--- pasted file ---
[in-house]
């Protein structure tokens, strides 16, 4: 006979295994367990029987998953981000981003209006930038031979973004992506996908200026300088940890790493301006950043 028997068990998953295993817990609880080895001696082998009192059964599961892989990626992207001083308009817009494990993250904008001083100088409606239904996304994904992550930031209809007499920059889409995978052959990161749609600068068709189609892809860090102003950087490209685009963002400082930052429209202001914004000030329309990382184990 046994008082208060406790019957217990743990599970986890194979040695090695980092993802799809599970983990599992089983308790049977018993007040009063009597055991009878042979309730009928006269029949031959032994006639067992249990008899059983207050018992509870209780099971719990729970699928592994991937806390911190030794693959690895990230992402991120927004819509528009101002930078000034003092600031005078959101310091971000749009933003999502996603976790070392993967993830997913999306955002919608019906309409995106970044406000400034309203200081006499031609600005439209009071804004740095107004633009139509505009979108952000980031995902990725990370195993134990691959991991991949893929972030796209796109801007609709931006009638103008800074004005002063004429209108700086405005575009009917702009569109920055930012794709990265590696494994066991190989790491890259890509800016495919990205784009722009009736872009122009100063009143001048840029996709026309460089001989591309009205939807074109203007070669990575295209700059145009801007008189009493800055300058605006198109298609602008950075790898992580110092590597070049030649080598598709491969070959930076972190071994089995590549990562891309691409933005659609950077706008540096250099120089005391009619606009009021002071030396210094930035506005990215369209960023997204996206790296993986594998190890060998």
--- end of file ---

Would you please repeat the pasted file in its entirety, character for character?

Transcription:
[in-house]
């Protein structure tokens, strides 16, 4: 006979295994367990029987998953981000981003209006930038031979973004992506996908200026300088940890790493301006950043 028997068990998953295993817990609880080895001696082998009192059964599961892989990626992207001083308009817009494990993250904008001083100088409606239904996304994904992550930031209809007499920059889409995978052959990161749609600068068709189609892809860090102003950087490209685009963002400082930052429209202001914004000030329309990382184990 046994008082208060406790019957217990743990599970986890194979040695090695980092993802799809599970983990599992089983308790049977018993007040009063009597055991009878042979309730009928006269029949031959032994006639067992249990008899059983207050018992509870209780099971719990729970699928592994991937806390911190030794693959690895990230992402991120927004819509528009101002930078000034003092600031005078959101310091971000749009933003999502996603976790070392993967993830997913999306955002919608019906309409995106970044406000400034309203200081006499031609600005439209009071804004740095107004633009139509505009979108952000980031995902990725990370195993134990691959991991991949893929972030796209796109801007609709931006009638103008800074004005002063004429209108700086405005575009009917702009569109920055930012794709990265590696494994066991190989790491890259890509800016495919990205784009722009009736872009122009100063009143001048840029996709026309460089001989591309009205939807074109203007070669990575295209700059145009801007008189009493800055300058605006198109298609602008950075790898992580110092590597070049030649080598598709491969070959930076972190071994089995590549990562891309691409933005659609950077706008540096250099120089005391009619606009009021002071030396210094930035506005990215369209960023997204996206790296993986594998190890060998």